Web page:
As we are preparing for lockdown 4.0, and we’re looking at things moving into a (new) normal, one question that we are getting asked a lot is “what is the future of restaurants?”
Pre-pandemic, India’s dining-out-scene was quite happening; the Indian food movement, 50Best recognized restaurants and bars, chefs with SDGs on their menu. Exciting stuff, no?
Restaurants are businesses that first need to be financially sustainable. Some will reopen some will not.
But as we look into the future, we think this is a great opportunity to reflect on the past, at the role that restaurants played in our societies. A restaurant was more than just a place to eat. Restaurants were spaces of conviviality. But not just for the diners, restaurants were spaces for learning and growth for people who worked there. Some restaurants started movements that supported the community around them. Restaurants were spaces of care.
So how does a restaurant of the future reopen to be financially sustainable while being spaces that nurture food citizenship?
We are giving this some deep thought. If you run or work at a restaurant and are keen to brainstorm with us, write to us.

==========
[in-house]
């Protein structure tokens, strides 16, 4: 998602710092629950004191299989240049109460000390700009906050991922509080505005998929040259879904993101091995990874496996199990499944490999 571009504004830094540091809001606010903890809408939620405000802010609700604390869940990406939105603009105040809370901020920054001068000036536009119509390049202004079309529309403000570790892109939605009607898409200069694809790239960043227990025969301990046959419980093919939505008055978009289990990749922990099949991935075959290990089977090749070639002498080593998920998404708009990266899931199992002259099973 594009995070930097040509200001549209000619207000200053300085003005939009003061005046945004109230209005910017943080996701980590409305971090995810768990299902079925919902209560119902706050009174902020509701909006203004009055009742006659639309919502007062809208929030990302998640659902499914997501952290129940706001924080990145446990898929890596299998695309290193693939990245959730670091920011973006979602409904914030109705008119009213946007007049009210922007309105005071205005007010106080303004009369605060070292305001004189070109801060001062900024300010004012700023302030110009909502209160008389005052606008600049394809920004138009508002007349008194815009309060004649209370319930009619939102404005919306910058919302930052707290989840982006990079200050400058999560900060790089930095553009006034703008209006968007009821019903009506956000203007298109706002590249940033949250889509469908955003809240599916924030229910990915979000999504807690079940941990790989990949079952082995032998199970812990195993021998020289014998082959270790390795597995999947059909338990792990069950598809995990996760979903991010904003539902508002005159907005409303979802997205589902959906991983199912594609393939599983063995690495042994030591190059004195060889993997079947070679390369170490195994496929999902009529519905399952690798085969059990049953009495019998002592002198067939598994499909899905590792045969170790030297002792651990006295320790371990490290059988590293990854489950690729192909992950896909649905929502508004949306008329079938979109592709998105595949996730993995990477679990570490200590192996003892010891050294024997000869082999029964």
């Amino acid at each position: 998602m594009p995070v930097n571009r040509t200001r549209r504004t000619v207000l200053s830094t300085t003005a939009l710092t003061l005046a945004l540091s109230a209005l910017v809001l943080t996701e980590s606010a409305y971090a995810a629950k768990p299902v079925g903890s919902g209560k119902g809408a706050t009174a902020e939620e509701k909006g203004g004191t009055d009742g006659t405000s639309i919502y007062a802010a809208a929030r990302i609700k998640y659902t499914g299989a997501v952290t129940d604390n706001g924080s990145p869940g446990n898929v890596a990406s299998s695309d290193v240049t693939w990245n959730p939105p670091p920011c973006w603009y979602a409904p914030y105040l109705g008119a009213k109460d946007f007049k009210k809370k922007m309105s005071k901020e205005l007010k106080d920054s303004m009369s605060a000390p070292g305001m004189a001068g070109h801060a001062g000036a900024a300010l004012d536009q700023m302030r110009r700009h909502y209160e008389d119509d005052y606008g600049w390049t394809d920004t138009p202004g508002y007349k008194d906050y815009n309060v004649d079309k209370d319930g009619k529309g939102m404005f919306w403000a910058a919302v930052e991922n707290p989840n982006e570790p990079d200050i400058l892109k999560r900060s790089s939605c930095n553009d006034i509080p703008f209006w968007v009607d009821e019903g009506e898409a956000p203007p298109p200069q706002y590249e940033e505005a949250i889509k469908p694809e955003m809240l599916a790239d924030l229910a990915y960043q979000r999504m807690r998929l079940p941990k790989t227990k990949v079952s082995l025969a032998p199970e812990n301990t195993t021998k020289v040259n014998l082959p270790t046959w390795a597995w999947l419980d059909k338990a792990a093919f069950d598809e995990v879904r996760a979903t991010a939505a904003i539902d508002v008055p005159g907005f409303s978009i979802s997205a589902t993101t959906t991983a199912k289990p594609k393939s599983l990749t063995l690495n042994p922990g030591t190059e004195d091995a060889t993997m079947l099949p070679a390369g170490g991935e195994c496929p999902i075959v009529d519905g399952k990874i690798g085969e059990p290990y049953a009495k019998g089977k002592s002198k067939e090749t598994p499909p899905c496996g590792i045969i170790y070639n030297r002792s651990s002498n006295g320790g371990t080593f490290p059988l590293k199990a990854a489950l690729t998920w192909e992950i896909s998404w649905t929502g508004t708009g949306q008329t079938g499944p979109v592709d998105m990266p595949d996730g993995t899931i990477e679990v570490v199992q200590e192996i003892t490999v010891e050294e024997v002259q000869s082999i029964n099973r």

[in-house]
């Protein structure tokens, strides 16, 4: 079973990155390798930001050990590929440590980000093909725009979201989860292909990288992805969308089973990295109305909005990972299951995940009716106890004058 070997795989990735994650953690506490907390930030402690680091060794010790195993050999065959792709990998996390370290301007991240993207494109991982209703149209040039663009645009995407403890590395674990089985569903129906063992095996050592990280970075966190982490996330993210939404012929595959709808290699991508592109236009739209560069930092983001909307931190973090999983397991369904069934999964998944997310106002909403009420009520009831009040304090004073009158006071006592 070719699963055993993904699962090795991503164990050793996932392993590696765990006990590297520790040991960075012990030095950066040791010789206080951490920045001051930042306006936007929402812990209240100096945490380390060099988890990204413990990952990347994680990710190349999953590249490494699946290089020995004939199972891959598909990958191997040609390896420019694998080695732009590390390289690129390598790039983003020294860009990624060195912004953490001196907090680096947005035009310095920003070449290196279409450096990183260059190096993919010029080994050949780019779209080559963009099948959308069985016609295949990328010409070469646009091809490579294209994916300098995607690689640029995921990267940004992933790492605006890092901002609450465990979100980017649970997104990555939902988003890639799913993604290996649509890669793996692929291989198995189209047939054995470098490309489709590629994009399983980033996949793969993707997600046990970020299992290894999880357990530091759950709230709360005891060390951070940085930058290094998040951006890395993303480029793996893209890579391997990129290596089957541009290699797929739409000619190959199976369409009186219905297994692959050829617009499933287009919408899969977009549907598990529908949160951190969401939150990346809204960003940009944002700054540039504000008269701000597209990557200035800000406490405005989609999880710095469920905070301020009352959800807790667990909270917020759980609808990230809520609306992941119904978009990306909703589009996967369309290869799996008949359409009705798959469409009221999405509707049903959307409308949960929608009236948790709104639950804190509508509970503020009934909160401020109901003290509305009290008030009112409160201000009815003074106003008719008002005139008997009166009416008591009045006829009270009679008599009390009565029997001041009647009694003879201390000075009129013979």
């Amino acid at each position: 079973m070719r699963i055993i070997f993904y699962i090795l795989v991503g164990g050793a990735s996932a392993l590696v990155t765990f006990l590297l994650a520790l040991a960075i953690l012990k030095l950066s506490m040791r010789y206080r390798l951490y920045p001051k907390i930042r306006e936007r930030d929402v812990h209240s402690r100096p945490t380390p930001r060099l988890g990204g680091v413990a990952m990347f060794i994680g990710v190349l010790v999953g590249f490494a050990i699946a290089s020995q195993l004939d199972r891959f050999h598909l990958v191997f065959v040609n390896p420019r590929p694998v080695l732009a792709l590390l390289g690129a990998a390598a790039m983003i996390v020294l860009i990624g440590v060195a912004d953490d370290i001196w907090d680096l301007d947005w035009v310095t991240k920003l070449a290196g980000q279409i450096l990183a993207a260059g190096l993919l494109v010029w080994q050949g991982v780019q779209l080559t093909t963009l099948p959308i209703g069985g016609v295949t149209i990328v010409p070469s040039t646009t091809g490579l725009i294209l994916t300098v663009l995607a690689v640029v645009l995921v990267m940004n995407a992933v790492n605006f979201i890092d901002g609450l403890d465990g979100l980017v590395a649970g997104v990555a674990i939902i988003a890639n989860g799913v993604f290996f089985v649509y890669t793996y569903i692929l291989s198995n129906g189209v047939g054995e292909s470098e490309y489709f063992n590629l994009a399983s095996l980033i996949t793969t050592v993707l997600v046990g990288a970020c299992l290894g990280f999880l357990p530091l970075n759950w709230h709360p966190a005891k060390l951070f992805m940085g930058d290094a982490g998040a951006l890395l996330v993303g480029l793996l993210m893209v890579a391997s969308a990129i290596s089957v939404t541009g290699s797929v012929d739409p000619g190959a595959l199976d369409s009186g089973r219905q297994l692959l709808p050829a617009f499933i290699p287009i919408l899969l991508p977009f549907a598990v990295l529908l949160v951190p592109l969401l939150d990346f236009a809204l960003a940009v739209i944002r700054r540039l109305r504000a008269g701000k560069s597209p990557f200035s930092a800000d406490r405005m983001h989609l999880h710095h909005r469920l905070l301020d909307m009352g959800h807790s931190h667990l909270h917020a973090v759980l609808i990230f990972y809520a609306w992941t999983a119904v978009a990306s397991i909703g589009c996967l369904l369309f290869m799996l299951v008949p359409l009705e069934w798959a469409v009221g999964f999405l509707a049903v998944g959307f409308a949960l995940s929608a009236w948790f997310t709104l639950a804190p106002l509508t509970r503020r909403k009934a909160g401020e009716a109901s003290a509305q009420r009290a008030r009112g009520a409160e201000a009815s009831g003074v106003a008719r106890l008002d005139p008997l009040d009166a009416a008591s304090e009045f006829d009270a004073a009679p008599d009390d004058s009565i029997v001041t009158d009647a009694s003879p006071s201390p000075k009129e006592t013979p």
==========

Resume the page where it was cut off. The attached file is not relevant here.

Stay Curious (and safe),
Anusha & Elizabeth
P.S. With the current dynamic situation, stories are rapidly evolving. Please re-check the date of publishing for relevancy before you share an article.
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Take a listen to these three podcasts that voice different parts of the
Indian food system.
CULTURE & COOKING
Mangoes — revered and prized by almost every culture in which they are cultivated — are a migrant fruit.
Alison Roman, the Colonization of Spices, and the Exhausting Prevalence of Ethnic Erasure in Popular Food Culture
Prateek Sadhu doesn’t want to improve Indian food, but he does want to surprise diners
“Indian cooking doesn’t have a strong history of written recipes, but an exceptionally strong one of oral tradition.”